"Recent years have seen the extinction of two sub-species of Indonesian tiger, the Caspian Tiger from western Central Asia, a sub-species of clouded leopard from Taiwan, and the Barbary lion from the wild in North Africa. Meanwhile, populations of the Iberian lynx, Asiatic cheetah and Amur leopard have fallen so low that they would be functionally extinct without current conservation efforts. Tiger populations have declined from more than 100,000 at the turn of the century to less than 6,000 today, while cheetah number are estimated at less than 15,000. Even lion populations have dropped: from over 100,000 one hundred years ago to probably less than 40,000 today."

"Given these trends, it should come as no surprise that big cats have become the focus of conservation efforts. Not only are large predators often the most vulnerable to human pressures and the first to disappear from ecosystems, but efforts to conserve them effectively help protect thousands of other species that share their habitat."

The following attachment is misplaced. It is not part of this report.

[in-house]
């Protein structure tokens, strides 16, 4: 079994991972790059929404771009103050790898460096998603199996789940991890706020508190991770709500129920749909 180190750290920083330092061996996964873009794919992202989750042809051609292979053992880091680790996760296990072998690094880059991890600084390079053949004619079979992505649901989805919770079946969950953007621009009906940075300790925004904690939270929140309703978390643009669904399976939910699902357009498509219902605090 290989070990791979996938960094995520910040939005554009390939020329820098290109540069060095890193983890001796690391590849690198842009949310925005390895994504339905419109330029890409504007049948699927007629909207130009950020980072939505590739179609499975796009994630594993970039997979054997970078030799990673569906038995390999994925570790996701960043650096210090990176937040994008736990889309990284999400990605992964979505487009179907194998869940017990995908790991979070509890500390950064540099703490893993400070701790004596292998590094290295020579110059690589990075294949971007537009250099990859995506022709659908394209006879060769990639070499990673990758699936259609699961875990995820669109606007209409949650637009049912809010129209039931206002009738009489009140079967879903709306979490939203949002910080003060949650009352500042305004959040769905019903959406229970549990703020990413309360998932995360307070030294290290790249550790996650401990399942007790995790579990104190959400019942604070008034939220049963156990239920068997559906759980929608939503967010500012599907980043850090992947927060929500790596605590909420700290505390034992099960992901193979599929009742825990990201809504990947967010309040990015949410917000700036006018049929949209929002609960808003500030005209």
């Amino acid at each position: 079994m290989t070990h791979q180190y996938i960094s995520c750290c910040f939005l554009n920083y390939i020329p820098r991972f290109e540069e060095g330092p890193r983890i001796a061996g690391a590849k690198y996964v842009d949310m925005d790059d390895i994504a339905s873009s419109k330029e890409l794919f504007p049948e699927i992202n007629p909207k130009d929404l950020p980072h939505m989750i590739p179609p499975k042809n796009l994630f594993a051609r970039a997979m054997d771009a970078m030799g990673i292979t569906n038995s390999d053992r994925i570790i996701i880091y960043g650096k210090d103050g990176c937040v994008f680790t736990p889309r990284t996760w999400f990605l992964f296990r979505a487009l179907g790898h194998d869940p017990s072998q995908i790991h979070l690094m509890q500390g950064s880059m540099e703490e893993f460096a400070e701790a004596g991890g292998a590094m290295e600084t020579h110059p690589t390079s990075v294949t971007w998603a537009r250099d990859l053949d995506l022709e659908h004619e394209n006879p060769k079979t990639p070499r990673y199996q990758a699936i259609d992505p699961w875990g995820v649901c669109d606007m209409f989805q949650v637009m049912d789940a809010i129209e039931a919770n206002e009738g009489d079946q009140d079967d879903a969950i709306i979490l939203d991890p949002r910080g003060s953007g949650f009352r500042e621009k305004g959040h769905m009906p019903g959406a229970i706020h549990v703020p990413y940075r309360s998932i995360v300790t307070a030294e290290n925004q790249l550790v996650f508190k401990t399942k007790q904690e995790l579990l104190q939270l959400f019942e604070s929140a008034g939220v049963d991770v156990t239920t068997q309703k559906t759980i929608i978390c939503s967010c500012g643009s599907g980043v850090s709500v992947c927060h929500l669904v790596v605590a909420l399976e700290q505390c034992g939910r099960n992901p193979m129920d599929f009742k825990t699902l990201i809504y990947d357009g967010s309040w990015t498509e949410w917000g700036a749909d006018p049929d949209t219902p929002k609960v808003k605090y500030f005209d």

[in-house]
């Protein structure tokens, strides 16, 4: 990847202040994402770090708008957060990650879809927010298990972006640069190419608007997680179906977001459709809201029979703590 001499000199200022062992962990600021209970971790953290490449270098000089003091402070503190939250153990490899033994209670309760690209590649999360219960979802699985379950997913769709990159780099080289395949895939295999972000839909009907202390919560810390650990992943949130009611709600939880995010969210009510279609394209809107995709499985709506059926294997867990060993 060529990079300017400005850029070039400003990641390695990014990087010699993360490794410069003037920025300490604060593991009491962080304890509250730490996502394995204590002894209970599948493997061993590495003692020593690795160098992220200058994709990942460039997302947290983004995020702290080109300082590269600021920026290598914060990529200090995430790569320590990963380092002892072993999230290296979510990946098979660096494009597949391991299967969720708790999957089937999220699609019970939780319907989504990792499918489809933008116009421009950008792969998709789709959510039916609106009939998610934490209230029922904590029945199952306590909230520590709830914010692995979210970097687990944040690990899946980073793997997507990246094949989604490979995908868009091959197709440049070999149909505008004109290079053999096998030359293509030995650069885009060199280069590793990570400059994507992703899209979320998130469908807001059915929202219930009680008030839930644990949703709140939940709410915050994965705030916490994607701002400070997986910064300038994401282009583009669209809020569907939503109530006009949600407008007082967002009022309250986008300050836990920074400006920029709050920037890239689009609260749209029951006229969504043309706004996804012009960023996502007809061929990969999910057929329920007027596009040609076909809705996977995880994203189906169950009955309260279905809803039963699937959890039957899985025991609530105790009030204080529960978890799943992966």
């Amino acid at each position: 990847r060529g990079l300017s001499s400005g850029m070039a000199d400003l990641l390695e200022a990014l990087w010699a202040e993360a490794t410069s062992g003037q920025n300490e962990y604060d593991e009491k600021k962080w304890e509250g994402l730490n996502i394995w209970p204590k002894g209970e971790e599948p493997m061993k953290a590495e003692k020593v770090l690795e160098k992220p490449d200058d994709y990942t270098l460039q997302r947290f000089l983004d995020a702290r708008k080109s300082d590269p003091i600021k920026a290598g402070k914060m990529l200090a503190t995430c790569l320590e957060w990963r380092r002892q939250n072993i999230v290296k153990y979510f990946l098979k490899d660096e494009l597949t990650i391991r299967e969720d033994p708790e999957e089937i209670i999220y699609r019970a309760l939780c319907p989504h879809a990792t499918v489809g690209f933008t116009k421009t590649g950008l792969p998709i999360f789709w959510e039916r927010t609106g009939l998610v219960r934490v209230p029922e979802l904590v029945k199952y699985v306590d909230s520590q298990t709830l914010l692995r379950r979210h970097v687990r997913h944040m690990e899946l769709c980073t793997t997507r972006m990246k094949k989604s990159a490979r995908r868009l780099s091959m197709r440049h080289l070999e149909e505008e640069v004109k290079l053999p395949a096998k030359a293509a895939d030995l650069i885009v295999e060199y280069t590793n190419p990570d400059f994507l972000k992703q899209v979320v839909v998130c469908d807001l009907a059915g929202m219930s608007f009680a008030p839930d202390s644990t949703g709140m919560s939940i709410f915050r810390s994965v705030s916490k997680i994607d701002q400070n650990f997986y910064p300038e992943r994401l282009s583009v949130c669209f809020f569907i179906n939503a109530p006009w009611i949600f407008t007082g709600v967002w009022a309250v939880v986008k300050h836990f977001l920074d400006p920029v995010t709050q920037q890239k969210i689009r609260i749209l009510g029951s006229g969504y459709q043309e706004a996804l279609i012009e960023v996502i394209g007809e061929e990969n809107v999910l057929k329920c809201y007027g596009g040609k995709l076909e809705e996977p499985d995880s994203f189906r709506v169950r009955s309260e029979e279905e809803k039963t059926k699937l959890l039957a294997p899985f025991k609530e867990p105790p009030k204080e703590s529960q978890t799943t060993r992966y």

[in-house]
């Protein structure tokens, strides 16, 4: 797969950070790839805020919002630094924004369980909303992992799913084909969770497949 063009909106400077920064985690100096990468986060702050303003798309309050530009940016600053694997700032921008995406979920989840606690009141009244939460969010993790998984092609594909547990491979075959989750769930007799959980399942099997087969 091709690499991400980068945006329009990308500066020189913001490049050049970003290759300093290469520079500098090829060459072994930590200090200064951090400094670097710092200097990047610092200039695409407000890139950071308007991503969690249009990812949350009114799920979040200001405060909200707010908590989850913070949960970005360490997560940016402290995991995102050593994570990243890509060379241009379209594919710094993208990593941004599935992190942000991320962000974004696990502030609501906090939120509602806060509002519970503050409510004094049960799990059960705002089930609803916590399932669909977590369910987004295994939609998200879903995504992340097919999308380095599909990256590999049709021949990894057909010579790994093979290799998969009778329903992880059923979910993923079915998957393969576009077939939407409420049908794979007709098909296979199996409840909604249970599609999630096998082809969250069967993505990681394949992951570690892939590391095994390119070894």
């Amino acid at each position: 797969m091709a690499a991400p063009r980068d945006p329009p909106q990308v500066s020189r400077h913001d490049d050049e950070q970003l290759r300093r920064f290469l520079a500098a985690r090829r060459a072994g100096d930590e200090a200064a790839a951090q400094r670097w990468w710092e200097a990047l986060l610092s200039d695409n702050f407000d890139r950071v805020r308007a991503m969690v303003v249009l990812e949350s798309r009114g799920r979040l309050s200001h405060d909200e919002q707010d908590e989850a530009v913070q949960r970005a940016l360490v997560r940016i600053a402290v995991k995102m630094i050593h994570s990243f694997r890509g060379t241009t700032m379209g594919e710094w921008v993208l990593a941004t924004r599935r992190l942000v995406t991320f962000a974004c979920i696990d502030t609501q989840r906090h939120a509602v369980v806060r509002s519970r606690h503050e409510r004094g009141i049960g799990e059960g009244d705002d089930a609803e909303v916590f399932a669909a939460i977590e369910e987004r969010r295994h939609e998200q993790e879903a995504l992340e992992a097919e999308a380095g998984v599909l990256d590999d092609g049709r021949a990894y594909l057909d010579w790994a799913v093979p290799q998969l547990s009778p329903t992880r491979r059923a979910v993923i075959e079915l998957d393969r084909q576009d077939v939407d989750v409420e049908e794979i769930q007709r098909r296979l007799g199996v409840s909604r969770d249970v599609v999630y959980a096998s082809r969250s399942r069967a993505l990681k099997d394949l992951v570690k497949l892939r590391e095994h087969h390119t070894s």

"At the forefront of these efforts in Dr. Luke Hunter, a biologist with the Wildlife Conservation Society (WCS) where he heads their Great Cats Program. While he has worked in Africa since 1992, in the past year Hunter has tracked highly endangered Asiatic cheetah in Iran and jaguars in the Brazilian Pantanal and is part of an effort to develop a comprehensive plan to conserve the snow leopard throughout its range. Hunter believes that understanding the biological needs of these species -- through careful research that sometimes includes tagging and remote monitoring of animals -- is the first step in saving them. Alongside that, he strongly advocates collaboration between conservationists and local people to minimize predation of livestock (often overstated) and activities that threaten predator populations. "